Bill on political ad disclosures falls a little short in Senate
By Dan Eggen Washington Post Staff Writer
Wednesday, July 28, 2010
Senate Republicans on Tuesday blocked legislation requiring fuller disclosure of the money behind political advertising, derailing a major White House initiative and virtually ensuring an onslaught of attack ads during this year’s midterm election season.
The vote — in which Democrats fell just shy of the 60 votes needed to avoid a GOP filibuster — marks a major setback for President Obama, who has railed against the influence of special interests in elections and pushed for the legislation as a counterpoint to court rulings freeing up the use of corporate money in politics.
The development also represents a significant victory for Senate Republicans and business groups, which portrayed the measure as a Democratic attempt to tilt the playing field by discouraging corporations and other likely critics from spending money on political ads. The measure is the latest in a series of Democratic initiatives that have been approved by the House only to die in the Senate, including comprehensive climate-change legislation abandoned last week.
Opponents of the Disclose Act — which would force corporations, unions and other groups to reveal the donors behind their political ads — said the vote marked a victory for free-speech rights, including the rights of corporations to spend as much as they want on political advertising.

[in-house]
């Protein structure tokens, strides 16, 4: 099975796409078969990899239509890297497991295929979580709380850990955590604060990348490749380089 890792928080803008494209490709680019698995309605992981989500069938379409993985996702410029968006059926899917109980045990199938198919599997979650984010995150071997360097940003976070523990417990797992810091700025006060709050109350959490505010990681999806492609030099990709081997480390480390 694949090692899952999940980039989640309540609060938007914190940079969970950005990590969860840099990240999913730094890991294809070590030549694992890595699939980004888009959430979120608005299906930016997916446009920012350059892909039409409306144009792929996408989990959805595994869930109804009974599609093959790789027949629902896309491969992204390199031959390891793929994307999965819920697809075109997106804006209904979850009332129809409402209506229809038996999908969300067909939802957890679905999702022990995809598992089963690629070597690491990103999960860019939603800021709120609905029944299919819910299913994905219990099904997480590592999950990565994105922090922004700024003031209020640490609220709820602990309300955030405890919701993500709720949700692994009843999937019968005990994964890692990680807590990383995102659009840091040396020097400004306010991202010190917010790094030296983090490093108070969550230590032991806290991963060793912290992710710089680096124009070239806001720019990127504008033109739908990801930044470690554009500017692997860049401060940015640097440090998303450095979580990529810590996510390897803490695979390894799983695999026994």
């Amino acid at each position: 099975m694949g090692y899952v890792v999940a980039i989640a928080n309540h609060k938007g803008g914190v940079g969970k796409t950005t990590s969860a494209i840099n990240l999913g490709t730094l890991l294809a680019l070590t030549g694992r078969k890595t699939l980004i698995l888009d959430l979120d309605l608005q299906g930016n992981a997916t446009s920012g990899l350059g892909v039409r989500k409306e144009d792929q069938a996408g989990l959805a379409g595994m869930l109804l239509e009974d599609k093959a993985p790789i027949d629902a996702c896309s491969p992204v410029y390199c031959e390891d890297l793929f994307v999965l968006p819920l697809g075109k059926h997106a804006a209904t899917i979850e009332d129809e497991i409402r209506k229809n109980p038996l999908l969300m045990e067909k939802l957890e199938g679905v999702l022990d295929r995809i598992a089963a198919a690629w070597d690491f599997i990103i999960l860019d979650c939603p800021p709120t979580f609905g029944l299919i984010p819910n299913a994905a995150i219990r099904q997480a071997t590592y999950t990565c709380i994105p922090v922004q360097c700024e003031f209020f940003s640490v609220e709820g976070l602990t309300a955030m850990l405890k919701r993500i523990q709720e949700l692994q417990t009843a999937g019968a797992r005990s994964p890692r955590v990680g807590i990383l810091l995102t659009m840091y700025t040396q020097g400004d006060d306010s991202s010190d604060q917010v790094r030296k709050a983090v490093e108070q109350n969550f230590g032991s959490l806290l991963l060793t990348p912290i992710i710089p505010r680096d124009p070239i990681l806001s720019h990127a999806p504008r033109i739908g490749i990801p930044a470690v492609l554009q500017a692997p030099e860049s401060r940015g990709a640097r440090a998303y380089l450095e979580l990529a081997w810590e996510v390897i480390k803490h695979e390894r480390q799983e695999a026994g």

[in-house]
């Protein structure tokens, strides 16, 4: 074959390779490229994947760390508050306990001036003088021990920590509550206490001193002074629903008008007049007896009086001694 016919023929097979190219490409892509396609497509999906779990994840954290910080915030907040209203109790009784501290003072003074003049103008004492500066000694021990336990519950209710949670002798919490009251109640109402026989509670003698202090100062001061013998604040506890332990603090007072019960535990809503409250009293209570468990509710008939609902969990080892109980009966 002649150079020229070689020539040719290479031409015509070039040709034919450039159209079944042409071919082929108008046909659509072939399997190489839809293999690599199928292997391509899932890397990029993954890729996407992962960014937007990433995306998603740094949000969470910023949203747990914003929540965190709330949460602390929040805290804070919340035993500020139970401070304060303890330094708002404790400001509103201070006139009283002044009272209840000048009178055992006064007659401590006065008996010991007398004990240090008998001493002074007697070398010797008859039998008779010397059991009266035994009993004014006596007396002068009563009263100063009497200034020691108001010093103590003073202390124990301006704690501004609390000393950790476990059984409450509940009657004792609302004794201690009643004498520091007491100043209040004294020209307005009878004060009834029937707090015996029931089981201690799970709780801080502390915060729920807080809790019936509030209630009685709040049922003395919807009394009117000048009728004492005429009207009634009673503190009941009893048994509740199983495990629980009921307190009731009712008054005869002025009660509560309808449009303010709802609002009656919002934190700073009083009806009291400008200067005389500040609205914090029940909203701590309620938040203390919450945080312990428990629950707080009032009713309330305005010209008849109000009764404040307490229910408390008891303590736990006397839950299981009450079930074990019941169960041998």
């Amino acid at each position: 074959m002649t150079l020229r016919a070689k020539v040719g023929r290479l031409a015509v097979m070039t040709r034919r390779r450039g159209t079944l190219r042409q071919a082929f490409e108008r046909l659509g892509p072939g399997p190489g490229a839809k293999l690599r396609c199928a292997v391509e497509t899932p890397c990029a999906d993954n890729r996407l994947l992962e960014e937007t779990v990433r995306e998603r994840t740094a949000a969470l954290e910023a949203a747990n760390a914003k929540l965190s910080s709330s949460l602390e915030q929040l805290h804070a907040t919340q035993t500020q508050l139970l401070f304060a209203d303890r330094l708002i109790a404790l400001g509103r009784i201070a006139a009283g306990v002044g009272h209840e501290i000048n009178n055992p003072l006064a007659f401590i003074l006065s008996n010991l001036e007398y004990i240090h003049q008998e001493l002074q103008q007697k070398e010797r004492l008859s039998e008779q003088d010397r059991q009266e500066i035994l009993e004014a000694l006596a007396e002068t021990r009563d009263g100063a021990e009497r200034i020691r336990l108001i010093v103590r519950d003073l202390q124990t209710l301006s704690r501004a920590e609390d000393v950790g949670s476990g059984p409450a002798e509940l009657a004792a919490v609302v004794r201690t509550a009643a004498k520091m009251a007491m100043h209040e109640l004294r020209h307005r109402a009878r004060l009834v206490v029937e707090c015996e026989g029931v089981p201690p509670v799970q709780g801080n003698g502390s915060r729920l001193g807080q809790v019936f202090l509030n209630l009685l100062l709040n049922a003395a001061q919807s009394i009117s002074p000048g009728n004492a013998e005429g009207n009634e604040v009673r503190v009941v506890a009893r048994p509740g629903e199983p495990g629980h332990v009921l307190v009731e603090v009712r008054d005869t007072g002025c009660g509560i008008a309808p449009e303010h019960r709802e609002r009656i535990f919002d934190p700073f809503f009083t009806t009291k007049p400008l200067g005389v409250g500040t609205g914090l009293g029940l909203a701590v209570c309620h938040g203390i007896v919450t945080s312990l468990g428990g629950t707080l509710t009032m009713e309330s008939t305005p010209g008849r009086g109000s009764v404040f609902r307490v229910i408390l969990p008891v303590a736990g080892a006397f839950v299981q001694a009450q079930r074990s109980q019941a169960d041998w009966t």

“This bill is a partisan effort, pure and simple,” Senate Minority Leader Mitch McConnell (R-Ky.) said before the vote. “. . . This bill is about protecting incumbent Democrats from criticism ahead of the November election.”
Democrats, however, portrayed the legislation as an attempt to force transparency on political advertising by outside groups and corporations, activity that is often cloaked in anonymity and is now largely unrestrained by campaign finance restrictions. Party leaders signaled Tuesday that they will seek to make the issue part of a broader line of attack on Republicans as backing corporate interests on such issues as Wall Street reform and the health-care overhaul.